"I think that I shall never see
a billboard lovely as a tree.
Indeed, unless the billboards fall,
I'll never see a tree at all"
just to highlight once again how, with the hoardings gone, so much more of Chennai is visible now. To those looking down from the Gemini flyover, the greenery provides a welcome relief from concrete.
But this space has been subject to a double blow; after 46 years, the Agri-Horticultural Society took back this land, which had been leased to Hotel Woodlands. They plan to build a botanical garden and merge it (through overhead walkways and subways) with their large gardens across the road. It is good to hear that this green patch in the heart of the city will remain as such. But then, it is not easy to digest the loss of what was a unique Chennai phenomenon - the Woodlands Drive-In restaurant.
It could have been an elite joint when it opened in 1962; not many cars, or even 2-wheelers, then. Yet, it was never snobbish and never had time for any bandha. One went to Woodies because the food was good, the prices economical and one could stay there for ever. When your car is your table, you don't worry about people drooling over your shoulder, waiting for you to finish.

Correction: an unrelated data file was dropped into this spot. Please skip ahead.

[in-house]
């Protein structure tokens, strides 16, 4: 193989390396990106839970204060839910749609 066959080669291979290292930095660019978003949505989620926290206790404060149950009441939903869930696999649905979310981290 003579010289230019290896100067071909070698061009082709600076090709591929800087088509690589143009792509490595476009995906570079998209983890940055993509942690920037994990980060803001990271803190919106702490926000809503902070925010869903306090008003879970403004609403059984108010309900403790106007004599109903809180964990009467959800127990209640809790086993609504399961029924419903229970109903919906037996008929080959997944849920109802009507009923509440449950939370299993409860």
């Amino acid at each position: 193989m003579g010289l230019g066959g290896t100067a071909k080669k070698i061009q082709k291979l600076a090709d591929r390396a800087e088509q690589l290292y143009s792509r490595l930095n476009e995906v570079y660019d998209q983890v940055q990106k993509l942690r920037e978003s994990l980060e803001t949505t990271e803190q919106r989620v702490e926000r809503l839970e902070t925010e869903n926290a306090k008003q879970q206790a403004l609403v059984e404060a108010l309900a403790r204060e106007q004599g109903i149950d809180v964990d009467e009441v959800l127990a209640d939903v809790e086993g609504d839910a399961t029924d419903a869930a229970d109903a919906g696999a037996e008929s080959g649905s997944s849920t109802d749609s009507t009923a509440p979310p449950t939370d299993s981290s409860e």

But Woodies is gone, and the 200-odd people (including the only vegetarian Mr. Madras) who worked there must have been accommodated in other branches of the Woodlands chain. Many of them supposedly began work - as 10 to 12-year olds - when the new concept restaurant opened in 1962 and have forever been called 'boys', even after they had had children and grandchildren of their own. I do hope they are taken care of.
Woodies is gone, and the Government is getting plans for the botanical gardens ready. I hope they do not think that having a coffee shop in the middle of the planned gardens is a good idea. That would be an insult to the institution that was the Drive-In and a sore spot in the gardens themselves.
The poem is "Song of the Open Road", Ogden Nash, from 'Happy Days' (1933)